FinTekNeeks

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Irrational Markets

Posted in Trading

The following article covers trading financial securities, such as stocks. The world of trading often comes with rises and declines of securities, and most things do not rise or fall in a straight line. By the time this article is published, circumstances involving what we mention may h ave changed. Often, changes in securities can be to the detriment to the traders – seldom is it beneficial. A person should only trade with money that they’re willing to lose because losses are guaranteed. By reading this post, you agree that you’ve read our disclosure.

Introduction

If you believe in market efficiency, then one can assume that the price of any stock is the true value representation of that company. However, I propose that the price is the representation of buyers and sellers of the stock. In my opinion, the price represents the value in the stock itself, and not the value of the company as many tout it to be. Buyers representing demand, while sellers representing the supply. If there is more sellers, the price falls as there is more supply. As there are more buyers, the price goes up, since there is more demand. The price action of any stock is representative of the number of buyers and sellers, not the perceived value of the company. It may be counter-intuitive, but money can be made/saved by thinking in these terms.

Strange Market Behaviors

“The market can stay irrational longer than you can stay solvent” – John Maynard Keynes

Using fundamental analysis, one may think a company is under-valued. Like Warren Buffet, one may invest in this company for the long-term, thinking (more like hoping) that the stock will truly reflect the “value” of the company. However, no one is like Warren Buffet because:

– He has Charlie Munger as an investment partner.
– He reads hundreds, if not thousands, of SEC filings a year.
– He has GEICO/Berkshire Hathaway that brings in endless amount of insurance premiums every year (and now many other companies with cash flow) to invest.
– He lives frugally even though he is a billionaire.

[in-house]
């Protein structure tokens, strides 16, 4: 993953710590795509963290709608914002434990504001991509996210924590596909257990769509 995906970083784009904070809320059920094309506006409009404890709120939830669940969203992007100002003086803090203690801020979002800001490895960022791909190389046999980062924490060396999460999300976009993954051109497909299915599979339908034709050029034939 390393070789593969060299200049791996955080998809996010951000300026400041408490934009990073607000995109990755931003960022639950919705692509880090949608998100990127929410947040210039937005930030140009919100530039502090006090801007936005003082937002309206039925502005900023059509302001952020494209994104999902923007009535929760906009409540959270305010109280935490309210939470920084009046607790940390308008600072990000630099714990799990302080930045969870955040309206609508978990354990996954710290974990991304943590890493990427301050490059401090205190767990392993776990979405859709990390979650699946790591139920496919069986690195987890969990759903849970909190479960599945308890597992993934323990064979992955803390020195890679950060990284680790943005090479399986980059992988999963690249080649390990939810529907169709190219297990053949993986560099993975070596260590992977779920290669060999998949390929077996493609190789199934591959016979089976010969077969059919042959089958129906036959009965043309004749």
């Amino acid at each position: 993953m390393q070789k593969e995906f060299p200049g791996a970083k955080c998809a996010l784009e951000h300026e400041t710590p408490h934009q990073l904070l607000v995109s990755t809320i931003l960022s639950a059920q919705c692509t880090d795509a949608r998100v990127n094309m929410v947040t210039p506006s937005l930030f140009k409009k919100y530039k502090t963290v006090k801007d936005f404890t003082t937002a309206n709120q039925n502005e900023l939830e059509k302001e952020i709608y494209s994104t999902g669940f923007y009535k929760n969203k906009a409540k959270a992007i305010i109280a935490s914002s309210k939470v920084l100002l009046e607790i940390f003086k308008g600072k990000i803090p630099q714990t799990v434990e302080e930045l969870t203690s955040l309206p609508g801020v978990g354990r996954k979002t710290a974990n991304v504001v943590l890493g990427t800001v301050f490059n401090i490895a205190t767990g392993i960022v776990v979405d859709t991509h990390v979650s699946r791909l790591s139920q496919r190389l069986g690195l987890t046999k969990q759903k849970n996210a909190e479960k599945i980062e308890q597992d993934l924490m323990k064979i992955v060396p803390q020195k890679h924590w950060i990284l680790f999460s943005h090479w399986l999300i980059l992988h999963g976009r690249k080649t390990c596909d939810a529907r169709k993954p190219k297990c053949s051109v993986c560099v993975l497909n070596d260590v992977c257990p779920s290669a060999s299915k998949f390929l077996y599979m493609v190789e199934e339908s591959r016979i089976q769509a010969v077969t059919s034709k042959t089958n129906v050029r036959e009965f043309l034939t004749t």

– He likes to eat hamburgers and drink coke, even when traveling through China at a nice banquet function.
– He gets special deals and has influence over wall street, like the deal with Goldman Sachs during the 2008 financial crisis. [1]

How long does one wait for the stock price to go up? What if the stock price does not go up, but actually go down? A prudent, disciplined investor would have rules in place to sell in any of these scenarios.

Let’s take a look at an example of Valeant Pharmaceuticals ($VRX). Valeant has increasing revenues and was once over $200 per share in 2015. As the stock price went down, the fundamentals may have said the company is under-valued. Even Pershing Square Capital Management LP invested into the company, actively seeking a board seat. As it dropped to around $25 per share in early 2016, one would think this was a good time to buy. However, this chart shows that you would have paper losses of over 30% if held through today.

$VRX Source: finviz.com

$VRX
Source: finviz.com

No matter how good the company is, when bad news come, more sellers will appear on the exchange and the price goes down. Some may take advantage by “buying the dip,” but more sellers may come day after day, and then the buyers who thought they bought the bottom are now considered “bagholders,” with large losses. Conversely, companies with high P/E ratios, may reach all-time highs. The price of the stock continues to go up, making it “over-valued” or too expensive. But, the price action may show that there are more buyers than sellers, so the price continues to go up. Whatever the reason, even with no news, more buyers shows up driving the price higher.

Selling Is Better than Buying

Fundamental analysis (FA) is not a complete tool for trading. One problem I have with FA is that it is mainly used to figure out what stocks to buy, but it does not give a clear picture when to sell. Like “death and taxes,” I believe that all stock prices will eventually drop to zero. Either they will go bankrupt, get bought out, or maybe even the exchange will become insolvent.

A sell strategy is more important that a buy strategy. When you buy something, money is taken out of your pocket and in return, you are given virtual stock. Traditionally, stock purchasers were given physical stock certificates, literally “buy and hold” investing. Now, if you want them, you actually have to pay for them and it is a long process as most brokerages will not be able to process the request. Most likely, there will be no way for you to obtain stock certificates.

When you sell something, money is received for product you are selling, or money goes into your pocket. This is where you make money, unless you sell the stock for a loss. In stock trading or gambling, losses are inevitable. Obviously, if you have more wins than losses, you are a successful investor (or gambler). More importantly, success involves having a positive expected value, more winning profits than losses. This is different from a win/loss ratio, the number of wins to losses. We will get to the details of these at another time.

Next week, I will offer some insight on addressing and taking advantage of market inefficiencies.

 

[1] http://blogs.marketwatch.com/thetell/2013/09/30/buffett-to-make-2-billion-on-crisis-era-investment-in-goldman-sachs/

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